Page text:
Mark Morris Returns to On the Boards, with a Baryshnikov in A Wooden Tree
Mark Morris’s return to On the Boards in Seattle–”he premiered one of his earliest works as part of OtB’s inaugural season,” informs the OtB website–sold out in advance of its three-night run, which means that 900 dance fans already had tickets when they learned they’d be seeing Mikhail Baryshnikov dance in a world premiere that night, too. (In 1990, Morris and Baryshnikov founded the White Oak Dance Project, creating a sort of Traveling Wilburys of dance.)
Between 1981 and 1985, a younger Morris had 13 of his works premiere at OtB. In his program for Back On the Boards, Morris ignores the prospect of competition with himself, though he has perhaps a bone to pick with Time. “The Muir” and “A Wooden Tree” are set in times gone by, and while quirkily comedic in places, are shot through with people and things falling away.
He has not given Baryshnikov, at 64, anything superhuman to do in “A Wooden Tree,” except dance with youngsters, costumed in British music-hall togs (by Elizabeth Kurtzman, lighting by Michael Chybowski). Baryshnikov’s sad-eyed certainty as he moves to the eccentric songs of Ivor Cutler (about lonely Morse code from the top of the world, the uselessness of inter-sexual relations, and having tea, among other things) is the inverse of a haunting.
It’s difficult to do justice to Cutler’s phrasings, so listen to “A Wooden Tree” for yourself. Morris is almost an illustrator here for Cutler’s lyrics: the dancers act out the family so appreciative of the wooden tree; in “Little Black Buzzer,” Baryshnikov dits and dahs with his fingers at an imaginary telegraph. It’s mostly screwball fun until the back-to-back “I Love You But I Don’t Know What I Mean” and “Beautiful Cosmos,” which both have to do with the limits of human communion and are, with no grand gestures, wrenching–because Baryshnikov has done one superhuman thing after all, which is to get you to feel you’re him, à la Chaplin.
“The Muir” also features idiosyncratic songs; nine folk songs arranged by one Beethoven, sung here by mezzo Linda Tsatsanis and tenor Wesley Rogers, accompanied by Joanna Frankel on violin, Andrew Janss on cello, and Colin Fowler on piano. Dallas McMurray, Billy Smith, and Noah Vinson are in gray blouses and black pants, while the women (Amber Star Merkens, Laurel Lynch, and Michelle Yard) are almost gowned (again, Kurtzman). You see Morris enjoying Beethoven’s sprightly rhythms, while reveling as well in the lowdown brio of a servant’s song called “Sally in our alley“–the dancers’ deportment shifts from high to low and back again as if the troupe is a growl-to-purr Jaguar that Morris is taking for a spin through the folk countryside.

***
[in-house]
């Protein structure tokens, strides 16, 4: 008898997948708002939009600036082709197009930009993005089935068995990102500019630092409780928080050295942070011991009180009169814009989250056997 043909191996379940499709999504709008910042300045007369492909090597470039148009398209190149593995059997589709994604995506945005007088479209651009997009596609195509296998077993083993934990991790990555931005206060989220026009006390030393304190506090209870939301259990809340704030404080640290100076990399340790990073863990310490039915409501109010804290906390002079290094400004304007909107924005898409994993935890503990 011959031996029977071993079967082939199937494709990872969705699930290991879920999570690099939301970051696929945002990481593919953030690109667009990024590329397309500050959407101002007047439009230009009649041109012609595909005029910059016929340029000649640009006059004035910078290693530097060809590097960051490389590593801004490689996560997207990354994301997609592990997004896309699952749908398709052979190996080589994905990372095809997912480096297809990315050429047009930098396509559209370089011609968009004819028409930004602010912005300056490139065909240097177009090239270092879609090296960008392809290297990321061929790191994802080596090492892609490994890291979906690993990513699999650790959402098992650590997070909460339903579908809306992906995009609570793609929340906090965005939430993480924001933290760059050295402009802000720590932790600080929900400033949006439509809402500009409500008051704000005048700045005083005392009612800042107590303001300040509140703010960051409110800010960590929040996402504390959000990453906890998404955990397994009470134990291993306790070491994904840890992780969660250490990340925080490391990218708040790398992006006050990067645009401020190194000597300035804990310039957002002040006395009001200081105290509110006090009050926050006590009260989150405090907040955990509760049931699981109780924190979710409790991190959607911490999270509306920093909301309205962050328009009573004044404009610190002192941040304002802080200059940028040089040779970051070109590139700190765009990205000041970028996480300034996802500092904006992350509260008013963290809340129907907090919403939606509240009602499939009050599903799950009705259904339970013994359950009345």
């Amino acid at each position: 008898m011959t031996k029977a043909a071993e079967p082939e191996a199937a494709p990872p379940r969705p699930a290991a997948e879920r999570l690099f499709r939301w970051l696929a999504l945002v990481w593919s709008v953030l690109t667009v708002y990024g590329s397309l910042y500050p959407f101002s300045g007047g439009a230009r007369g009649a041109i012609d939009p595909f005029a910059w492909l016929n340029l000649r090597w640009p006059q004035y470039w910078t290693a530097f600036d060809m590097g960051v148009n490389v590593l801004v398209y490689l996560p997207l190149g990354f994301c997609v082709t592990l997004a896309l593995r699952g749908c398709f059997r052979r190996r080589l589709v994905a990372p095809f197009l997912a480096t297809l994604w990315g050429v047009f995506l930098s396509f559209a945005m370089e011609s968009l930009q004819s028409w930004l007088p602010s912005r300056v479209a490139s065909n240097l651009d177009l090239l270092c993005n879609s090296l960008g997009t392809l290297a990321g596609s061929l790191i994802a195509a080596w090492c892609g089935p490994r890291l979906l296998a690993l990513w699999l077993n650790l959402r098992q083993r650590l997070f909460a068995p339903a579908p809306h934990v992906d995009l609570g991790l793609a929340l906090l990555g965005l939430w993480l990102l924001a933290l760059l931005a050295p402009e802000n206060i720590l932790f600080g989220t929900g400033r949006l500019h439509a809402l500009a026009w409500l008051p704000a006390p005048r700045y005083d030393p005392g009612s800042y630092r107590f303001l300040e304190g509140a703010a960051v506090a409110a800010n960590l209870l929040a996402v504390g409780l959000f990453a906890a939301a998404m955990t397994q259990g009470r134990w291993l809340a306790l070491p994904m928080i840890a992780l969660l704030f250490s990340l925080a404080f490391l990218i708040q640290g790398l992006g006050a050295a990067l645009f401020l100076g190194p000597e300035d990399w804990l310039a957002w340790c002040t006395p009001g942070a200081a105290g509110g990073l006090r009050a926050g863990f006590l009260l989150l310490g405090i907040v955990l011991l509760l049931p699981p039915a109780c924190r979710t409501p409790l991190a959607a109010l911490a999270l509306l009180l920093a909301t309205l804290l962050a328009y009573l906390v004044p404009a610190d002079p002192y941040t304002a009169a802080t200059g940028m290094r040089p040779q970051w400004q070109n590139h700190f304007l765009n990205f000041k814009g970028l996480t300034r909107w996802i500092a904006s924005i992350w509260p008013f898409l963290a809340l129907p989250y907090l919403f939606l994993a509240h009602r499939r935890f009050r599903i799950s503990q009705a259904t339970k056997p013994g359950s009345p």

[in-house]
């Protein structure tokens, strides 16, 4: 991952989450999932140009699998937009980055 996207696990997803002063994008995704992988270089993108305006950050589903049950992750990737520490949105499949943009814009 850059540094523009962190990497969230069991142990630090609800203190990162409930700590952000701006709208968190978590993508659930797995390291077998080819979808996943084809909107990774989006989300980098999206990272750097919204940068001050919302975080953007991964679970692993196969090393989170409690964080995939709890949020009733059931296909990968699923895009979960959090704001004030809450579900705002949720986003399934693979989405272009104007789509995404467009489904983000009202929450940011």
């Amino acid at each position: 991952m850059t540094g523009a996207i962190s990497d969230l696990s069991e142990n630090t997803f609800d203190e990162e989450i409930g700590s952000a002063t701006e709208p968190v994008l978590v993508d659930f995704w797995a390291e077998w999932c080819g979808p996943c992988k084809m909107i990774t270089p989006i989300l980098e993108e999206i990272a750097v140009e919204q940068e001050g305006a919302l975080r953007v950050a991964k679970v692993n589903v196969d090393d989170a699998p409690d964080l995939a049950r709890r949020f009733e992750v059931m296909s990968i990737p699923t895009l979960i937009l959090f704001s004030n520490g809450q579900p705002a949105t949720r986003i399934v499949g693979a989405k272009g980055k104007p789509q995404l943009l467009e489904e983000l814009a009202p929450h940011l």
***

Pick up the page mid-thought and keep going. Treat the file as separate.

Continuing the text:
“Petrichor” (set to String Quartet No. 2, Op. 56, by Brazilian composer Heitor Villa-Lobos) is more purely the Morris who hears music dance: you see the women dancers barely enter the stage and then dance off, because that’s how long their passage lasted. The work is marred slightly by Morris settling for too literal of an instrumental expression (a jabbing pulse in the dancers’ arms as the strings repeat, a vibrating arm to a jagged figure)–I’m not against literality, I feel he is, so it jars.
Where Morris gave almost every note in Beethoven its place, with Villa-Lobos he allows more air in–the succession of movements can bend toward or away from the music before ending in time. It’s a joy, then, to sit back and watch Lauren Grant, Amber Star Merkens, and Maile Okamura bring their personal expressions to Morris’s choreography. Grant’s intensity can make the ensemble seem to swirl around her no matter where she is on stage; Okamura seems silken, as if she’s gently moving air molecules aside; Merkens, as if she’s a quantum-leaping Jane Austen, narrating, Reader, the way an astonishing dance by Mr. Morris is done, with asides where her eyes light briefly on a partner.
1993′s “Grand Duo” takes Lou Harrison’s Grand Duo for Violin & Piano ( again, Frankel and Fowler, making a grand duo themselves) as its subject, Susan Ruddle’s costumes suggesting something more primitive and loincloth-y for the men, while the women dress it up. Domingo Estrada, Jr., is a lithe powerhouse, though the work is less concerned with solos than with configurations. Extended arms parallel the floor, tilt, form angles with other trios. There’s hand-in-handing, arm-in-arming, an upbeat circling, the footfalls just firm enough to convey the impact of solid flesh. Grant skitters to find her place between towering adjacent dancers. I sometimes feel Morris’s anthropologically tinged portraits of groups, with their hints of ritual and daily activity, public and private social interactions, are trying to tell us something about anthropology–about the assumption that the merry or miserable band being observed isn’t you, the particular observer. An assumption that collapses when the audience (everyone who wants to be in that happy circle) erupts as one in applause at the end.